A swarm of robots that can think for themselves – it sounds like a terrifying sci-fi robot apocalypse film scenario, but it’s not – it’s reality. Feeling a bit anxious? I’m slightly unnerved, I admit, but intelligent robot swarms may be just what overtaxed naval organizations are looking for. Technological advances, while increasing the capabilities of navies around the world, are expensive, which means that naval organizations are faced with high costs that limit the size of their fleets. One solution? Robots – not just any robots, but swarms of self-teaching robotic boats that can work together to assist with naval missions.
To understand how robot swarms work, think of a flock of birds: each individual is aware of its immediate neighbors, with which it instinctively coordinates its behavior. A team of researchers at Portugal’s University Institute of Lisbon and University of Lisbon has been working on the development of robot boat swarms that can participate in surveillance, environmental, and search and rescue missions at sea. Led by Dr. Anders Christensen, the team is developing the robots by using, of all things, Darwinian principles.
“First we generate a set of random brains, or controllers….At the beginning of the evolutionary process, the controllers are usually not very capable; in fact, some of them are terrible,” says Dr. Christensen. “But sometimes, they may be promising…so we take the controllers that perform better…and copy them, and make some random mutations. We then test the new controllers. We continue this process until we obtain a controller that is able to solve the task.”
It may not be “natural” selection, per se, but the concept is the same – a sped-up evolutionary process that results in a small fleet of ultra-capable robot boats that can operate autonomously using the “brains” that the researchers have programmed into them. Those brains are made up of a Raspberry Pi 2 computer plus a compass, GPS and Wi-Fi, and they act, essentially, like the brains of birds flocking together or fish that swim in schools. The robots are only aware of the boats immediately around them, but that awareness makes them react to their neighbors in key ways – if one boat moves into the other’s space, that second boat moves out of the way. Even more importantly, if a boat stops functioning, its neighbors will automatically move in to take its place.
The boats themselves are built using 3D printed parts and CNC-machined polystyrene foam, and they cost only about $330 each, which means that hundreds or even thousands of them could potentially be produced for naval missions. They are pre-programmed with specific goals, but then they’re on their own. Once they’re sent out into the sea, they must coordinate with each other to navigate, disperse, and otherwise cooperate to fulfill their mission.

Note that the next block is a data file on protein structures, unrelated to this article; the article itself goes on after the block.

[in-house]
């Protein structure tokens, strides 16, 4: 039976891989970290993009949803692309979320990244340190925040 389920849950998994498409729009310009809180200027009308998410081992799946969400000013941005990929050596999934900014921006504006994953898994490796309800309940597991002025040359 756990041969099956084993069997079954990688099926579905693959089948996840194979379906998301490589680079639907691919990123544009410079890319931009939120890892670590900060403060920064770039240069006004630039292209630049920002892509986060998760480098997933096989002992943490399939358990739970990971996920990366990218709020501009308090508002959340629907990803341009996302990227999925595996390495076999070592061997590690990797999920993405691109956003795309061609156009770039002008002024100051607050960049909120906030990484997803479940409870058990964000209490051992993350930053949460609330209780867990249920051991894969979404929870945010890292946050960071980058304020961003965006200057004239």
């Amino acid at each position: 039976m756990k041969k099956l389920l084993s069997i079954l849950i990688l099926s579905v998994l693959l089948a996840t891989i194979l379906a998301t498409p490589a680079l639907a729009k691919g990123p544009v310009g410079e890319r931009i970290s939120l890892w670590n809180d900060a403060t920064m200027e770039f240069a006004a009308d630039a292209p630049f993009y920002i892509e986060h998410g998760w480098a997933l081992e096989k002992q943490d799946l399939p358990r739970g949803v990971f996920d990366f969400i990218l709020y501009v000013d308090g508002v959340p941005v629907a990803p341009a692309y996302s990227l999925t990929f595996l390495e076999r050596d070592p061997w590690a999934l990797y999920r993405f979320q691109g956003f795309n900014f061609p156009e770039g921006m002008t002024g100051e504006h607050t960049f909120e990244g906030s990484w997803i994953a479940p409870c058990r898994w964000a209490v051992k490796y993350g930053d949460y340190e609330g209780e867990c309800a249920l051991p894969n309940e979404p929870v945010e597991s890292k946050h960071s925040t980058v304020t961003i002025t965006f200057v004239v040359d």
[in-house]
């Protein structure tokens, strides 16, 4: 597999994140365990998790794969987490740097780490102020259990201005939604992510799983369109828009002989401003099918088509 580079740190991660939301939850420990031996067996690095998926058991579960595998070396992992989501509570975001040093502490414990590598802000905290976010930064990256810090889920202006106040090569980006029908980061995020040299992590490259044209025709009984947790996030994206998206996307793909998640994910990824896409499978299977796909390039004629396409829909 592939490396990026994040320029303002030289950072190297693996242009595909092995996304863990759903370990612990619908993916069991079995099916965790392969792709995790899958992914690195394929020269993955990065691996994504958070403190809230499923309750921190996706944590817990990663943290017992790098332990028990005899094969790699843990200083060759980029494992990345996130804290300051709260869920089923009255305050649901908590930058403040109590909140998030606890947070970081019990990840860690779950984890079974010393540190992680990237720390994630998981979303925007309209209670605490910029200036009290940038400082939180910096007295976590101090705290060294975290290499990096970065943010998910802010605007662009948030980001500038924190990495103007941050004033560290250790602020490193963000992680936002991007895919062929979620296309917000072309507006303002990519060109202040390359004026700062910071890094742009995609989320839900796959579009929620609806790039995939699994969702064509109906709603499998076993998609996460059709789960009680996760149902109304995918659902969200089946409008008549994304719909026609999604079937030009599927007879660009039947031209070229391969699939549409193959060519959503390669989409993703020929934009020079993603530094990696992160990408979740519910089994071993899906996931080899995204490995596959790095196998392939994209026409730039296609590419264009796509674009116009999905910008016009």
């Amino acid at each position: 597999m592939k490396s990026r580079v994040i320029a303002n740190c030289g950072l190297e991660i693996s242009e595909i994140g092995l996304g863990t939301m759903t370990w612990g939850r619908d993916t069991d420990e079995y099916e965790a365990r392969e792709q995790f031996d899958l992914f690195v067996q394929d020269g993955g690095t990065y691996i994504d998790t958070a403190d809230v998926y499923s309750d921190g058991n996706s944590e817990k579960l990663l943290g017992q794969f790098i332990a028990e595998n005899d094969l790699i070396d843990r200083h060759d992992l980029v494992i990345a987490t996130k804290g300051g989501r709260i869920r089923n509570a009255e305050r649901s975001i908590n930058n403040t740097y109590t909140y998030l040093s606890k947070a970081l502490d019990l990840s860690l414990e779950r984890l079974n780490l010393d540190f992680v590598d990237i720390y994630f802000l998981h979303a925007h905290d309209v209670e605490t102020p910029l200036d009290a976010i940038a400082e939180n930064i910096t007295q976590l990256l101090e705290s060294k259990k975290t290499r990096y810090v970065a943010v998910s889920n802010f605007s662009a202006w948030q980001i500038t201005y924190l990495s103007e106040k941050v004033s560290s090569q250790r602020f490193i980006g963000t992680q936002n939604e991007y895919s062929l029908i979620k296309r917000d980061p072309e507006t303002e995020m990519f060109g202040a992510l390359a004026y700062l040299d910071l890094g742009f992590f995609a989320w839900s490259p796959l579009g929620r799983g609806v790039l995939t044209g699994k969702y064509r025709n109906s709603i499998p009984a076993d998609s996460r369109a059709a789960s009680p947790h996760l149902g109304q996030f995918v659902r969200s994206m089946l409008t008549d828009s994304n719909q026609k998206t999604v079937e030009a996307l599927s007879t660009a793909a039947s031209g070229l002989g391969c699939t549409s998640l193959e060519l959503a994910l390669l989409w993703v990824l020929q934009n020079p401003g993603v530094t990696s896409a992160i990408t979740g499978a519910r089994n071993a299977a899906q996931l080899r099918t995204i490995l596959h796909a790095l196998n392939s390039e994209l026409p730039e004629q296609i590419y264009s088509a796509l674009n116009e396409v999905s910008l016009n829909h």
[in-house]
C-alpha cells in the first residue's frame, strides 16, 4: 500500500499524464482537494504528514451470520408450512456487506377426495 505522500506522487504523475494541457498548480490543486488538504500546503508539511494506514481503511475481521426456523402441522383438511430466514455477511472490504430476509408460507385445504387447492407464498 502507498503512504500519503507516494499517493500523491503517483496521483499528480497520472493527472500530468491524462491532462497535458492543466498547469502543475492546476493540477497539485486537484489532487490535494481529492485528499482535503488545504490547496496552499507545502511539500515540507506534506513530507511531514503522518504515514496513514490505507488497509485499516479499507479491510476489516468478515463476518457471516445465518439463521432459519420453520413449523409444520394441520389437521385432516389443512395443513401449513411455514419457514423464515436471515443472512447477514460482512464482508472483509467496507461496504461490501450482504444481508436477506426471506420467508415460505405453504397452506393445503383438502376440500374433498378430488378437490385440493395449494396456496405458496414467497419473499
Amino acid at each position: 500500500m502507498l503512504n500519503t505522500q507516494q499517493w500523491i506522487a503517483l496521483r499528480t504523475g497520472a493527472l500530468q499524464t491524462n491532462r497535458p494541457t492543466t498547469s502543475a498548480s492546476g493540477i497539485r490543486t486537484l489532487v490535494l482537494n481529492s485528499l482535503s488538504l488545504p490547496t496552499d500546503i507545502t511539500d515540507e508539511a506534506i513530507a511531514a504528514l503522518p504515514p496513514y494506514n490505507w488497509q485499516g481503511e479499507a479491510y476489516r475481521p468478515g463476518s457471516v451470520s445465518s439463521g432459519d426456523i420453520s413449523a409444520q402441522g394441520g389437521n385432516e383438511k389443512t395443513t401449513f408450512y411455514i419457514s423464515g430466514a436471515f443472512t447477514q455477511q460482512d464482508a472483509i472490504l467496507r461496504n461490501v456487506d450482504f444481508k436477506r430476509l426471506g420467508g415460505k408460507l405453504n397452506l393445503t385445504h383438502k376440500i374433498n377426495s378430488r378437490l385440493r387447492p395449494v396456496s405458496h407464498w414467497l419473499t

You can find the preliminary study here. Dr. Christensen and his team are not the only researchers working on the development of robot swarms; the technology is also being studied for architectural applications and other purposes. Robot swarms are an amazing technology that could potentially save lives or just make lives a lot easier, but you have to admit – they’re still a little bit frightening. Take a look at the video below: it’s fascinating stuff, but those circling, swarming robot boats are just a touch creepy, as well. Discuss this new technology in the Portuguese 3D Printed Robotic Boats forum over at 3DPB.com.[Images: Biomachines Lab]
You May Also Like
3D Printing News Briefs, October 13, 2021: Metal 3D Printing, Prostheses, & More
In today’s 3D Printing News Briefs, ExOne and SSI are working together to drive volume production with metal binder jet 3D printing, and RadTech has announced a new photopolymer AM...
3D Printing Shrinks Lab-on-a-Chip Devices Even Smaller
Microfluidic devices are tiny microchips that have almost completely microscopic channels, pumps, and valves etched into them for the purposes of sorting and analyzing cells, disease biomarkers, and other miniature...
Carbon Founder’s 3D Printed Vaccine Patch Could Increase Disease Immunity
One topic that may or may not be on everyone’s minds at the moment: vaccines. You may think we’re either getting too many of them or not enough of them....
Pollen-Based Bioink Heralds New Potential for Bioprinting Drugs
Bioprinting has made its way out of the lab and…into other labs. We still haven’t seen a true bioprinted organ implant, but the technology has so evolved and proliferated that...
View our broad assortment of in house and third party products.